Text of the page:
A counterparty risk, also known as a default risk, is a risk that a counterparty will not pay as obligated on a bond or any other contract such as swaps.
Until Lehman’s bankruptcy, this risk was largely neglected by financial institutions. The paradigm has significantly changed since then with various metrics often requiring sophisticated stochastic calculation.
The credit crisis of 2008 stressed the financial system considerably. The bankruptcy of some of the significant players such as Lehman, have led market participants to re-evaluate the pre-crisis view that counterparties are largely risk free. This has brought about an increased focus on counterparty risk management practices as participants try to bolster their systems and infrastructure to correctly assess and monitor these risks.
This calls for building sophisticated Monte Carlo simulation engines for calculating key exposure measures such as Potential Future Exposure (PFE) and Expected Positive Exposure (EPE). PFE is the maximum amount of expected exposure (EE) on a future date with a certain degree of statistical confidence. EPE is the average exposure on a future date. Further, these exposures could be positively or negatively correlated with the credit risk of the counterparty resulting in wrong way or right way risk.
The simulation engine computes the exposure levels by aggregating along each path/scenario, for a counterparty, the value of all trades while considering the netting and collateral arrangement with that counterparty. These netting and collateral arrangements together with hedging form an important way of mitigating counterparty credit risk.
The collateral policy is governed by Credit Support Annex (CSA) of the master agreement, to which both parties to the transaction are signatories. For transactions that are fully collateralized, the Overnight Index Swap (OIS) rate has become the new measure of risk-free rate. The CSA may specify that the collateral may be posted in multiple currencies. Hence the risk-free rate is a "cheapest to deliver" curve which arrived at by blending the OIS rates in different currencies.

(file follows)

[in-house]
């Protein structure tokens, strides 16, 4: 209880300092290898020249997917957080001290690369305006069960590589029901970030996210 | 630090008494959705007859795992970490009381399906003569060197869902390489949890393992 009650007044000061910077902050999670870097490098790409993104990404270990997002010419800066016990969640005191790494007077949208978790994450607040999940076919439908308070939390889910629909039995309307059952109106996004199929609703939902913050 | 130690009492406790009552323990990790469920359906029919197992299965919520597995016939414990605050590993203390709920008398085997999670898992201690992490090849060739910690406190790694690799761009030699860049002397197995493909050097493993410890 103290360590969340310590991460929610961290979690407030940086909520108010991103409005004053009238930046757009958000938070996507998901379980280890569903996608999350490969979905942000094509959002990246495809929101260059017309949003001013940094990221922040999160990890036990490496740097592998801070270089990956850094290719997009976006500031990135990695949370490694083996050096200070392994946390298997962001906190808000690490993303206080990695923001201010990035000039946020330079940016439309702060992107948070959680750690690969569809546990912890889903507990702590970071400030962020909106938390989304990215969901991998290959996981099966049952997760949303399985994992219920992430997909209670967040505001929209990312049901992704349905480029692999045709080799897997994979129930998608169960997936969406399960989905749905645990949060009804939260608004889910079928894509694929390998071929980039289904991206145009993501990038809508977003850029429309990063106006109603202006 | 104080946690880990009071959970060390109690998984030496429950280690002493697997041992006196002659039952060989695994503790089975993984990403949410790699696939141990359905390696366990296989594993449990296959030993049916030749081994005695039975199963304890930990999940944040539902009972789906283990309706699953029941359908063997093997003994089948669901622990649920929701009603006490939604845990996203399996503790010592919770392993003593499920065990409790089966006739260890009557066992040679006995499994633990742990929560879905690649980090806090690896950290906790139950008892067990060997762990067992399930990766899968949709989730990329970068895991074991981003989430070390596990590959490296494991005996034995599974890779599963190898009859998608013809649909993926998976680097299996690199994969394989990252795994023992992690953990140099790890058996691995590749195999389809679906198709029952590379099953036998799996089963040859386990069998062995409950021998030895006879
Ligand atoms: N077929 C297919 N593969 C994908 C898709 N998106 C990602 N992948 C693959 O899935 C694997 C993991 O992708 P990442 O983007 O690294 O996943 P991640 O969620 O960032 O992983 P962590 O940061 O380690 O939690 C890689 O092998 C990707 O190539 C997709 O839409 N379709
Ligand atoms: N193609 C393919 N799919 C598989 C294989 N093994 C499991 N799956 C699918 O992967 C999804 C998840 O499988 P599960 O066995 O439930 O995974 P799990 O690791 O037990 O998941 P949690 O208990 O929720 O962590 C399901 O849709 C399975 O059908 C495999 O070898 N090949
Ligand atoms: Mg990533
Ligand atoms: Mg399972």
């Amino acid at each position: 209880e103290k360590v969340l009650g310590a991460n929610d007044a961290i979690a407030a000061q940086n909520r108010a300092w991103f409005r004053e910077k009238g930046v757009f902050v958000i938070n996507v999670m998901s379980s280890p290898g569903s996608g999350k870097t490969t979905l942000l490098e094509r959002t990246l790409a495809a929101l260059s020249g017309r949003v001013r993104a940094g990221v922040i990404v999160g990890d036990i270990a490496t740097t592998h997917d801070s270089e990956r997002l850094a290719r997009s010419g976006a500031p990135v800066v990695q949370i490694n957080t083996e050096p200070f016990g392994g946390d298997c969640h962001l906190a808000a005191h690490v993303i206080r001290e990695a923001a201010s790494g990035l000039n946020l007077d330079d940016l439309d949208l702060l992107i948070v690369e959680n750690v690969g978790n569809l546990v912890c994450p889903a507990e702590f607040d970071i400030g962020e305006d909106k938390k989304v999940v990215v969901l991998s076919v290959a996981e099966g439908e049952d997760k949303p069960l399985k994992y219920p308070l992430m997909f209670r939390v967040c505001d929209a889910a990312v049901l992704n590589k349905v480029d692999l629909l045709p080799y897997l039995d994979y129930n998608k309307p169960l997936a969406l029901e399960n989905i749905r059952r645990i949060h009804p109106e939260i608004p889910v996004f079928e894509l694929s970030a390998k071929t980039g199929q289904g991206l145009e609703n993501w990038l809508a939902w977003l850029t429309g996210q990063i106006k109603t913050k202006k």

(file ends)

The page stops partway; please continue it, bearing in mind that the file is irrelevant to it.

FVA, CVA, DVA - XVA
However, for uncollateralized and “non-perfectly” collateralized transactions, the industry seems to have gravitated towards incorporating the cost of the funding in the fair value of the instrument. This additional charge is referred to as Funding Valuation Adjustment (FVA), and the (initial) margin valuation adjustment is the MVA. This is the funding cost of the margin.
In addition to these adjustments, the solvency of counterparties of financial transactions directly contributes to determining the ultimate fair value of a financial instrument. Specifically, the industry is moving towards a practice where the erstwhile fair value needs to be enhanced with a credit and a debt valuation adjustment (CVA and DVA respectively). The CVA charge is to account for the potential loss for an entity due to the default of the counterparty at a time during the life time of the trade when the fair value is in its favor. Similarly, the DVA charge is to account for the potential gain arising from not having to pay for its liability on account of its own default.
The accounting standards have also progressed meanwhile, to account for these new developments. IFRS 13, which became effective from Jan 2013, stipulates that DVA must be recorded in addition to the CVA. CVA is now part of the regulatory Capital and RWA (risk weighted asset) calculation introduced under Basel 3.
The capital requirements under Basel 2 regulatory calculations lead to another valuation adjustment, i.e. the KVA or capital valuation adjustment. Together these adjustments are referred to as XVA.
The Complex Asset Solutions practice at Duff & Phelps provides an expert team of quantitative analysts together with a library of cutting-edge valuation and risk models to assist our clients with enhancing their counterparty risk management practices.
Our Areas of Expertise Include:
Computation of PFE and EPE for portfolios of financial assets
Valuation of KVA and CVA charge and sensitivities on portfolios of derivatives and complex assets
Model validation for client’s models for XVA, i.e. FVA, MVA, KVA, CVA and DVA
Providing analytics and subsequent support for integration with in-house systems
Assistance and advisory work in implementation of counterparty risk management systems
Training on best practices on counterparty risk advisory
Hedging strategies for CVA and DVA
Recent Risk Solutions Engagements
Duff & Phelps' Complex Asset Solutions practice:
Provided counterparty risk management advisory to a European bank with regards to its equity derivatives portfolio. The work involved review of current best practice for equity derivatives analytics, and thereafter design and implementation of PFE analytics for structured equity products. The products included were American and European options and equity swaps. Duff & Phelps analysts worked on the client site to access the existing practice and thereafter to deploy the new analytics in the client’s environment
- Provided models to a large Asian bank to allow them to value and calculate market risk for their credit derivatives portfolio
- Advised a structured products start up hedge fund on the creation of policies and procedures and served as valuation and risk advisor
Valuation and consulting for financial reporting, federal, state and local tax, investment and risk management purposes.
Financial Instruments and Technology
Valuation and risk management advisory for structured, illiquid investments and complex assets.
Alternative Asset Advisory
Provides an array of consulting services to alternative investment managers and investors.